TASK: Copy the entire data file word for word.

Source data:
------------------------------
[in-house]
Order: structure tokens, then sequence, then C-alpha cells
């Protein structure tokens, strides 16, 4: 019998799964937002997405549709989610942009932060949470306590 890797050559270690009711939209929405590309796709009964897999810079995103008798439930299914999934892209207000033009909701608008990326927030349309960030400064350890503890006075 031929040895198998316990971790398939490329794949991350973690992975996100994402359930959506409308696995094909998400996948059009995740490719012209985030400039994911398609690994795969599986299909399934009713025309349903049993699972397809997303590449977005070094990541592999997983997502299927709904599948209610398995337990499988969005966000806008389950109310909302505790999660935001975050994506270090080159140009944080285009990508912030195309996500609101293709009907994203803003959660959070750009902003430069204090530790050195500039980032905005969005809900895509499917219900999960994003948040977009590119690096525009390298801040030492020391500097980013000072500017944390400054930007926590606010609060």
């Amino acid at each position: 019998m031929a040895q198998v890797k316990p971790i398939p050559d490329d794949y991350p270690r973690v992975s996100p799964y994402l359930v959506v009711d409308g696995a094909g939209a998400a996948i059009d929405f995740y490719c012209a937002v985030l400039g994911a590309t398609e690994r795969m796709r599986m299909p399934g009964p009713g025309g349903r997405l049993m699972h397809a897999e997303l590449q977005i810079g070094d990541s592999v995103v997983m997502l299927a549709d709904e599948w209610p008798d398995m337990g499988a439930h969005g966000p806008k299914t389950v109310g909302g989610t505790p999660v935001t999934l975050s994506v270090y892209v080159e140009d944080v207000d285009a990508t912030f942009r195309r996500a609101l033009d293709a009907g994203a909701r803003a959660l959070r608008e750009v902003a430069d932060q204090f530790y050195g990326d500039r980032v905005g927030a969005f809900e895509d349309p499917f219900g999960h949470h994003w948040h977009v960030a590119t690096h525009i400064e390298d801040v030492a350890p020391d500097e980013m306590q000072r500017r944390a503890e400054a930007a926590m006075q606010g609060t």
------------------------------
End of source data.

[in-house]
Order: structure tokens, then sequence, then C-alpha cells
């Protein structure tokens, strides 16, 4: 019998799964937002997405549709989610942009932060949470306590 890797050559270690009711939209929405590309796709009964897999810079995103008798439930299914999934892209207000033009909701608008990326927030349309960030400064350890503890006075 031929040895198998316990971790398939490329794949991350973690992975996100994402359930959506409308696995094909998400996948059009995740490719012209985030400039994911398609690994795969599986299909399934009713025309349903049993699972397809997303590449977005070094990541592999997983997502299927709904599948209610398995337990499988969005966000806008389950109310909302505790999660935001975050994506270090080159140009944080285009990508912030195309996500609101293709009907994203803003959660959070750009902003430069204090530790050195500039980032905005969005809900895509499917219900999960994003948040977009590119690096525009390298801040030492020391500097980013000072500017944390400054930007926590606010609060």
């Amino acid at each position: 019998m031929a040895q198998v890797k316990p971790i398939p050559d490329d794949y991350p270690r973690v992975s996100p799964y994402l359930v959506v009711d409308g696995a094909g939209a998400a996948i059009d929405f995740y490719c012209a937002v985030l400039g994911a590309t398609e690994r795969m796709r599986m299909p399934g009964p009713g025309g349903r997405l049993m699972h397809a897999e997303l590449q977005i810079g070094d990541s592999v995103v997983m997502l299927a549709d709904e599948w209610p008798d398995m337990g499988a439930h969005g966000p806008k299914t389950v109310g909302g989610t505790p999660v935001t999934l975050s994506v270090y892209v080159e140009d944080v207000d285009a990508t912030f942009r195309r996500a609101l033009d293709a009907g994203a909701r803003a959660l959070r608008e750009v902003a430069d932060q204090f530790y050195g990326d500039r980032v905005g927030a969005f809900e895509d349309p499917f219900g999960h949470h994003w948040h977009v960030a590119t690096h525009i400064e390298d801040v030492a350890p020391d500097e980013m306590q000072r500017r944390a503890e400054a930007a926590m006075q606010g609060t």